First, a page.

127 Merit Badges x Two
    Footnotes

    “127 Merit Badges x Two,” New Era, Feb. 1975, 6

    127 Merit Badges x Two

    Goals are great! Almost everyone sets goals, and everyone reaches some level of success or failure in his efforts to reach them. Some goals seem almost unattainable—like running the sub-9-second 100-yard dash, or vaulting over 18 feet. Some goals are strange—like wanting to make the longest banana split in the whole world. And some goals are just downright ridiculous—like seeing how many live gold fish you can swallow.

    But two young men from Ogden, Utah, set a goal that was a learning experience, a great character builder, and a goal that, as far as we know, has never been achieved before, especially by two brothers. Since they have been Scouts, Chad and Craig Carson, ages 15 and 16, have each earned every merit badge that has been offered by the Boy Scouts of America. Each has 127 merit badges. This is actually more merit badges than are now offered because some have been discontinued since Chad and Craig earned them. Both boys are Eagle Scouts and have found the Scouting program an exciting general education in itself. Their dad has figured that they have done enough reading, research, and study to qualify as sophomores in college.

    Craig and Chad didn’t start earning all those merit badges until two years ago. Chad, the younger of the two, had a little catching up to do, but once the brothers were working together, they spent some time almost every day working toward their common goal. During one summer they earned 48 merit badges. It took more than half an hour to read them all at the Court of Honor. They now have all 127, and they each need two merit badge sashes to display their awards because there is only room for 100 per sash.

    When asked which merit badges had given them the most trouble, both Chad and Craig said that beekeeping was the greatest challenge. It wasn’t so much doing the work as it was finding someone who was qualified to teach them and pass them on the badge requirements. After some searching and one unsuccessful attempt to get together with a beekeeper, they finally found a man who was teaching a class in beekeeping at Weber State College, and they were able to complete the merit badge requirements with his help. By the way, Chad and Craig are still beekeepers.

    Cotton farming was also a tough one. When the brothers decided to work on this, they had to send away for the book because it seems that no one really raises cotton around Ogden anymore. And after they got the book, they just couldn’t find any cotton seeds. But their mother remembered that she had been in the South some 17 years before and had picked a ball of cotton as a memento. And there are seeds in a real cotton ball. Chad and Craig took the seeds that were in that 17-year-old cotton ball and grew four cotton plants.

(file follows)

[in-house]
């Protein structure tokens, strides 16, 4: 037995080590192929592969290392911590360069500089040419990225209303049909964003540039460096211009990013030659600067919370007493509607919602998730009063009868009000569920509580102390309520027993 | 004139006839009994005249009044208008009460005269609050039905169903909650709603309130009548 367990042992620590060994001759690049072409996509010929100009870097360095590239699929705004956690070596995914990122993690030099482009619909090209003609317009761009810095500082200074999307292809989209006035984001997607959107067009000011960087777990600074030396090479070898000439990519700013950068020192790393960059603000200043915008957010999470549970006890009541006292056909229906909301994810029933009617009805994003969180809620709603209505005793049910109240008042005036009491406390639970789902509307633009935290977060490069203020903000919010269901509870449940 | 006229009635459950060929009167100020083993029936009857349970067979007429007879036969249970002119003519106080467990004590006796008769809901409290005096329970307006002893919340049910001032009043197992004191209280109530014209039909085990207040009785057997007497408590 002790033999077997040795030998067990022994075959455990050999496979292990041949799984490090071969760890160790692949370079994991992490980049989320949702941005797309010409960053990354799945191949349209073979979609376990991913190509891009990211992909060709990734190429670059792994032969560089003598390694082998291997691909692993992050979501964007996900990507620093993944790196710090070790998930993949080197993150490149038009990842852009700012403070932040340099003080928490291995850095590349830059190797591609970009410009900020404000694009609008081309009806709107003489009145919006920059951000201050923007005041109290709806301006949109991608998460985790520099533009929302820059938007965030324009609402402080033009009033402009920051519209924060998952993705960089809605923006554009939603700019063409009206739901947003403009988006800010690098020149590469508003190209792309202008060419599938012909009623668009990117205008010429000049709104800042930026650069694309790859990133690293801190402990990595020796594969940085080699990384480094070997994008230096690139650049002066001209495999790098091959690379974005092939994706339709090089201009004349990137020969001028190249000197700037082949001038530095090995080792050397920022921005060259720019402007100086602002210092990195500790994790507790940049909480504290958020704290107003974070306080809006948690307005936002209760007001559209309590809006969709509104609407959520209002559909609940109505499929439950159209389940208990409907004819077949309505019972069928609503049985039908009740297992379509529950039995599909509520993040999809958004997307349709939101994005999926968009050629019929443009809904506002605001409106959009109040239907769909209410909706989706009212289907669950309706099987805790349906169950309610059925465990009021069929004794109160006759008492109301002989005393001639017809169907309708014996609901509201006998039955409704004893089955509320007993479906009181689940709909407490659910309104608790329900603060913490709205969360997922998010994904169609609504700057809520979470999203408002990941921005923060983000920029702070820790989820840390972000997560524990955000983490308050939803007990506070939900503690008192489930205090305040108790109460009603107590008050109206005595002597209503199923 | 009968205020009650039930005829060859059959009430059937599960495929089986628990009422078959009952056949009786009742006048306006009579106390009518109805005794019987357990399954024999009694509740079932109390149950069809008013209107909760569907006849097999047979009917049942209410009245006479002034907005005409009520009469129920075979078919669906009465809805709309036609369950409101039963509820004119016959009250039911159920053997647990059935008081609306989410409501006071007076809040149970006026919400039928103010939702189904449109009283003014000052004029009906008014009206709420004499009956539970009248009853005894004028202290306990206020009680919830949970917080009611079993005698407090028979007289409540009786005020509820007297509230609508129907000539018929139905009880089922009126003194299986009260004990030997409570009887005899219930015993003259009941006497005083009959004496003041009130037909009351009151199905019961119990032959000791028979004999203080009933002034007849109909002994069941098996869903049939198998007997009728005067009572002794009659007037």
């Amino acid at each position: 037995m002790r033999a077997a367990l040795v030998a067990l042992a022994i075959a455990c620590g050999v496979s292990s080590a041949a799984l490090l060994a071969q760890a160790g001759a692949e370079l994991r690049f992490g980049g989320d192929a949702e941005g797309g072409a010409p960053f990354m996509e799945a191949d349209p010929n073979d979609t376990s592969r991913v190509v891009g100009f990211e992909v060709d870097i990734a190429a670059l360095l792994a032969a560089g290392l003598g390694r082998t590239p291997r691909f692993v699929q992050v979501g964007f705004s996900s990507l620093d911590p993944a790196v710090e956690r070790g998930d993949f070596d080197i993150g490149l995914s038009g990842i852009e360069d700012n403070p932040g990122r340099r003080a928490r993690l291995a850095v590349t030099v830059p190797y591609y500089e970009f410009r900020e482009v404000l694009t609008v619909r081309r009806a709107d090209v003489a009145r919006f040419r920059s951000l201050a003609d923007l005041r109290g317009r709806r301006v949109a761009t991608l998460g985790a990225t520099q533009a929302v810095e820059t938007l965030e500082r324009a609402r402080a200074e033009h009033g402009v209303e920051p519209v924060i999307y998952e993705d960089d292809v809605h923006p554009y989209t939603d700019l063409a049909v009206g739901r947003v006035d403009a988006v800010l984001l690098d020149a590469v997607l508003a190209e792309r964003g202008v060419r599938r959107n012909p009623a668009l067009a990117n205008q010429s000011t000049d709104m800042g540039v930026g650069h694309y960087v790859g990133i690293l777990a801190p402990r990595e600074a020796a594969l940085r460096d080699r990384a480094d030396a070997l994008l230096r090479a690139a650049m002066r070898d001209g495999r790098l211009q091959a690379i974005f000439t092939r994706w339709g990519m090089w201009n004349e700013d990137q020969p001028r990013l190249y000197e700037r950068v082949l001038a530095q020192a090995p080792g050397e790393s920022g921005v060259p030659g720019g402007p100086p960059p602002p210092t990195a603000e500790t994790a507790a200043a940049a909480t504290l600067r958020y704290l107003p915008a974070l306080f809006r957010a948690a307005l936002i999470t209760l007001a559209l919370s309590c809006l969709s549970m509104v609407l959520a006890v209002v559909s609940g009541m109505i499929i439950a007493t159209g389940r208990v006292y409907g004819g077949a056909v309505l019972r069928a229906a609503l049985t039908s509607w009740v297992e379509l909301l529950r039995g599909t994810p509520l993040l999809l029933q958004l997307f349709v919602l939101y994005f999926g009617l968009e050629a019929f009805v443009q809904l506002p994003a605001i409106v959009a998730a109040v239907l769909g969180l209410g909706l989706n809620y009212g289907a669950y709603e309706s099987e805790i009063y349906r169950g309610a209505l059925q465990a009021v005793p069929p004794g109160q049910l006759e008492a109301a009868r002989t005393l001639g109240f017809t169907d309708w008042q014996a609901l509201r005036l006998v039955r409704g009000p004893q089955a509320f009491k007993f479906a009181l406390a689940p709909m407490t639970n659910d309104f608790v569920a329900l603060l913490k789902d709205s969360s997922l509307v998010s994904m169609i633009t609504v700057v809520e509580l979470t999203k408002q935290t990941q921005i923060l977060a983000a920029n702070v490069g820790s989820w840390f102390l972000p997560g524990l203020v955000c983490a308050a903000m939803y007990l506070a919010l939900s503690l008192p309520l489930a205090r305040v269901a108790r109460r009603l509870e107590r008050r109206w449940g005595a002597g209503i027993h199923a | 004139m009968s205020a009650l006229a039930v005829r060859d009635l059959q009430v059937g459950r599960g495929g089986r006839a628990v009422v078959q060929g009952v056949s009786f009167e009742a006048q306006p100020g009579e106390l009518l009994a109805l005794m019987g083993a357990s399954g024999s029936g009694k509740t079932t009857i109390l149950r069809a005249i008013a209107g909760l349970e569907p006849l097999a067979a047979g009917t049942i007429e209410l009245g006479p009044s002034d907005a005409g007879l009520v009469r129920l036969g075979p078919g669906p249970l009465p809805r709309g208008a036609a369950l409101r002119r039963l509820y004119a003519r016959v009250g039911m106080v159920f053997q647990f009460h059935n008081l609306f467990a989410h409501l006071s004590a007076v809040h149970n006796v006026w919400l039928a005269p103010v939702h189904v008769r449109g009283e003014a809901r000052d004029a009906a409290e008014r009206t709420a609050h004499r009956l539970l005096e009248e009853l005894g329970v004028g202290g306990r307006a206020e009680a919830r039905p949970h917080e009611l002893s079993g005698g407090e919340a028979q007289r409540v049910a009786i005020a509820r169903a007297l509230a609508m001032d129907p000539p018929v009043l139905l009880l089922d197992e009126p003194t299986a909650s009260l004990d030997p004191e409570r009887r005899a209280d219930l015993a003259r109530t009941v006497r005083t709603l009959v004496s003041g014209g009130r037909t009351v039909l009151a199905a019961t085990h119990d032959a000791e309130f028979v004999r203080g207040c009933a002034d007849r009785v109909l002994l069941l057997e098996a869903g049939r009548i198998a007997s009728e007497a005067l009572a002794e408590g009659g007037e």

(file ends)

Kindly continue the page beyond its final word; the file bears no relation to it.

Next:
Craig and Chad say that the physical skill merit badges have been the most fun to earn. They have learned how to ski, swim, shoot, water ski, and do many other things that they otherwise might not have had the opportunity to do.

    When asked if they thought they had missed out on anything because they had spent so much time working on all those merit badges, Chad said, “No, sir! We’ve been able to do more ourselves and as a family because we have set goals. When we were going to get our skiing merit badge, Dad had to drive us up to take lessons, and he decided that instead of just waiting around, he might as well take lessons with us. Now we all ski. It has been great for the whole family.”

    Craig said, “It’s not really hard to earn the merit badges if you put your mind to it. Scouts could earn a lot more merit badges if they tried, and if they did, they would be glad they put forth the effort.”

    So, on September 21, 1974, Chad and Craig Carson received the last of the merit badges they could earn. Both brothers give a great deal of credit to their mother and father. Chad said that his mom was always saying, “Come on! You can do it!” She would help them schedule appointments and drive them wherever they had to go. At the beginning of the summer, she would help map out a plan for which merit badges they could earn. Both boys also had high praises for their Scout leaders. The leaders challenged them and helped in every way possible.

    Now Chad and Craig think there should be a merit badge given to help Scouts like themselves figure out where they can keep all the projects, models and charts that it takes to earn all those badges.

    Photo by Frank Gale